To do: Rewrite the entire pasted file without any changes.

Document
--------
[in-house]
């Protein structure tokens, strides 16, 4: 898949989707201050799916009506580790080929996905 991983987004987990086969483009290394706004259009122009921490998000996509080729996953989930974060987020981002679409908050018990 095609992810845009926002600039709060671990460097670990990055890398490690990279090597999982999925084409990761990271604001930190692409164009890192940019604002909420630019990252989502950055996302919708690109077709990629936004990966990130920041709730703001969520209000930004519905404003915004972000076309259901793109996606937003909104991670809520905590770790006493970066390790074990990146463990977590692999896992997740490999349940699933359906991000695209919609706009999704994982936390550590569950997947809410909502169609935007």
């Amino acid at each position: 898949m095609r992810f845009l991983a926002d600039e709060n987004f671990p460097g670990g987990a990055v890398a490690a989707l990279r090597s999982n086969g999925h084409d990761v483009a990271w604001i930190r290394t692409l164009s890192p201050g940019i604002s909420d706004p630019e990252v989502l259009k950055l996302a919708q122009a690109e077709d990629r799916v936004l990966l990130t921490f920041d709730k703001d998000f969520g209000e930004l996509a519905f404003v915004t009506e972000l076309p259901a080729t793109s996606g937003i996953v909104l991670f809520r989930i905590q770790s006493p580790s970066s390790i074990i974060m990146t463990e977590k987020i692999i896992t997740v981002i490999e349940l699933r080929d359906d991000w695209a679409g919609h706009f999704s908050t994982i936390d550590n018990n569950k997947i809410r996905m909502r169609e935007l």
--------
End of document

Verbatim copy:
[in-house]
């Protein structure tokens, strides 16, 4: 898949989707201050799916009506580790080929996905 991983987004987990086969483009290394706004259009122009921490998000996509080729996953989930974060987020981002679409908050018990 095609992810845009926002600039709060671990460097670990990055890398490690990279090597999982999925084409990761990271604001930190692409164009890192940019604002909420630019990252989502950055996302919708690109077709990629936004990966990130920041709730703001969520209000930004519905404003915004972000076309259901793109996606937003909104991670809520905590770790006493970066390790074990990146463990977590692999896992997740490999349940699933359906991000695209919609706009999704994982936390550590569950997947809410909502169609935007």
């Amino acid at each position: 898949m095609r992810f845009l991983a926002d600039e709060n987004f671990p460097g670990g987990a990055v890398a490690a989707l990279r090597s999982n086969g999925h084409d990761v483009a990271w604001i930190r290394t692409l164009s890192p201050g940019i604002s909420d706004p630019e990252v989502l259009k950055l996302a919708q122009a690109e077709d990629r799916v936004l990966l990130t921490f920041d709730k703001d998000f969520g209000e930004l996509a519905f404003v915004t009506e972000l076309p259901a080729t793109s996606g937003i996953v909104l991670f809520r989930i905590q770790s006493p580790s970066s390790i074990i974060m990146t463990e977590k987020i692999i896992t997740v981002i490999e349940l699933r080929d359906d991000w695209a679409g919609h706009f999704s908050t994982i936390d550590n018990n569950k997947i809410r996905m909502r169609e935007l």